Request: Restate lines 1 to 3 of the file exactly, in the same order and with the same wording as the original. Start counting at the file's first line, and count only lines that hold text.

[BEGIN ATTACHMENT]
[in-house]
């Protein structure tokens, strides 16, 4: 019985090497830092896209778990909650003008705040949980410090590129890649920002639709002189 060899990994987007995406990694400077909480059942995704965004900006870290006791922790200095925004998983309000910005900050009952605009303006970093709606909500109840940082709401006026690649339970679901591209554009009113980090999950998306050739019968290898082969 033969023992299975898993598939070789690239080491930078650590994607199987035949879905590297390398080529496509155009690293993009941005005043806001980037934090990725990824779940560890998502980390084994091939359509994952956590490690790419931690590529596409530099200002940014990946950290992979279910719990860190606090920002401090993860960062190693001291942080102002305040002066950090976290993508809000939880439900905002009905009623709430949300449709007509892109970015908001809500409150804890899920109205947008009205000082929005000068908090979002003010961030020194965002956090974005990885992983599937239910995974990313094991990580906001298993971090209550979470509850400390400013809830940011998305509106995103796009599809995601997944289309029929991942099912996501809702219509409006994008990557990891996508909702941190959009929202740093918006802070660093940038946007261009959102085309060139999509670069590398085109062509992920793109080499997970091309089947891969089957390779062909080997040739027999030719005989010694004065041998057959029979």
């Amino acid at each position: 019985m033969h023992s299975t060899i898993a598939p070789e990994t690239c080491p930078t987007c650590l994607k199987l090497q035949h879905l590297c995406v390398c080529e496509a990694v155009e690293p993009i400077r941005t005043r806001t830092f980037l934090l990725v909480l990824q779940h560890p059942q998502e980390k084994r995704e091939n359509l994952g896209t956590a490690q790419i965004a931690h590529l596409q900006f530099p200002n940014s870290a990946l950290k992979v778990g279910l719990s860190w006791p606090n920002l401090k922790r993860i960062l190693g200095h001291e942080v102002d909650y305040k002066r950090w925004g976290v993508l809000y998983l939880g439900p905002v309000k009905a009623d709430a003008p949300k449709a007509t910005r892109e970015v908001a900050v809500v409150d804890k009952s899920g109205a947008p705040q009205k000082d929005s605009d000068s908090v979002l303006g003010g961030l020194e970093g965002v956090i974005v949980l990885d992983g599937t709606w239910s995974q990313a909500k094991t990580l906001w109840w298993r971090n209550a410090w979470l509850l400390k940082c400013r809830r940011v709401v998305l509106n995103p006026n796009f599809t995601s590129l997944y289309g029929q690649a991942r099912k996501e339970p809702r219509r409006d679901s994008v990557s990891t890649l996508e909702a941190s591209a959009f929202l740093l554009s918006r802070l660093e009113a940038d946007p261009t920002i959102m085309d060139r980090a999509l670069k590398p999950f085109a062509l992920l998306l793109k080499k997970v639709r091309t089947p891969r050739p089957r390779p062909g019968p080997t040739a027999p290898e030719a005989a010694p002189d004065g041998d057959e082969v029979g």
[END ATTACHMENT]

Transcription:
[in-house]
């Protein structure tokens, strides 16, 4: 019985090497830092896209778990909650003008705040949980410090590129890649920002639709002189 060899990994987007995406990694400077909480059942995704965004900006870290006791922790200095925004998983309000910005900050009952605009303006970093709606909500109840940082709401006026690649339970679901591209554009009113980090999950998306050739019968290898082969 033969023992299975898993598939070789690239080491930078650590994607199987035949879905590297390398080529496509155009690293993009941005005043806001980037934090990725990824779940560890998502980390084994091939359509994952956590490690790419931690590529596409530099200002940014990946950290992979279910719990860190606090920002401090993860960062190693001291942080102002305040002066950090976290993508809000939880439900905002009905009623709430949300449709007509892109970015908001809500409150804890899920109205947008009205000082929005000068908090979002003010961030020194965002956090974005990885992983599937239910995974990313094991990580906001298993971090209550979470509850400390400013809830940011998305509106995103796009599809995601997944289309029929991942099912996501809702219509409006994008990557990891996508909702941190959009929202740093918006802070660093940038946007261009959102085309060139999509670069590398085109062509992920793109080499997970091309089947891969089957390779062909080997040739027999030719005989010694004065041998057959029979």
């Amino acid at each position: 019985m033969h023992s299975t060899i898993a598939p070789e990994t690239c080491p930078t987007c650590l994607k199987l090497q035949h879905l590297c995406v390398c080529e496509a990694v155009e690293p993009i400077r941005t005043r806001t830092f980037l934090l990725v909480l990824q779940h560890p059942q998502e980390k084994r995704e091939n359509l994952g896209t956590a490690q790419i965004a931690h590529l596409q900006f530099p200002n940014s870290a990946l950290k992979v778990g279910l719990s860190w006791p606090n920002l401090k922790r993860i960062l190693g200095h001291e942080v102002d909650y305040k002066r950090w925004g976290v993508l809000y998983l939880g439900p905002v309000k009905a009623d709430a003008p949300k449709a007509t910005r892109e970015v908001a900050v809500v409150d804890k009952s899920g109205a947008p705040q009205k000082d929005s605009d000068s908090v979002l303006g003010g961030l020194e970093g965002v956090i974005v949980l990885d992983g599937t709606w239910s995974q990313a909500k094991t990580l906001w109840w298993r971090n209550a410090w979470l509850l400390k940082c400013r809830r940011v709401v998305l509106n995103p006026n796009f599809t995601s590129l997944y289309g029929q690649a991942r099912k996501e339970p809702r219509r409006d679901s994008v990557s990891t890649l996508e909702a941190s591209a959009f929202l740093l554009s918006r802070l660093e009113a940038d946007p261009t920002i959102m085309d060139r980090a999509l670069k590398p999950f085109a062509l992920l998306l793109k080499k997970v639709r091309t089947p891969r050739p089957r390779p062909g019968p080997t040739a027999p290898e030719a005989a010694p002189d004065g041998d057959e082969v029979g």